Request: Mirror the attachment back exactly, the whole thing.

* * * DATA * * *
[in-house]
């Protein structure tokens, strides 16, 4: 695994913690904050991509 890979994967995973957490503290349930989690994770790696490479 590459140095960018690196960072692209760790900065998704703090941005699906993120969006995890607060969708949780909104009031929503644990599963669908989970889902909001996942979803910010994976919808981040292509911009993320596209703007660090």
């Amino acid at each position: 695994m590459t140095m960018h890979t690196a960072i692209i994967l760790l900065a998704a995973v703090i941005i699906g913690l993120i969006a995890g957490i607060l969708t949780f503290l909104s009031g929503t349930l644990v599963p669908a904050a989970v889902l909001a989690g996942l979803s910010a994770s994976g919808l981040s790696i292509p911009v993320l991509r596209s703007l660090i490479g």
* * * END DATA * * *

[in-house]
């Protein structure tokens, strides 16, 4: 695994913690904050991509 890979994967995973957490503290349930989690994770790696490479 590459140095960018690196960072692209760790900065998704703090941005699906993120969006995890607060969708949780909104009031929503644990599963669908989970889902909001996942979803910010994976919808981040292509911009993320596209703007660090």
């Amino acid at each position: 695994m590459t140095m960018h890979t690196a960072i692209i994967l760790l900065a998704a995973v703090i941005i699906g913690l993120i969006a995890g957490i607060l969708t949780f503290l909104s009031g929503t349930l644990v599963p669908a904050a989970v889902l909001a989690g996942l979803s910010a994770s994976g919808l981040s790696i292509p911009v993320l991509r596209s703007l660090i490479g």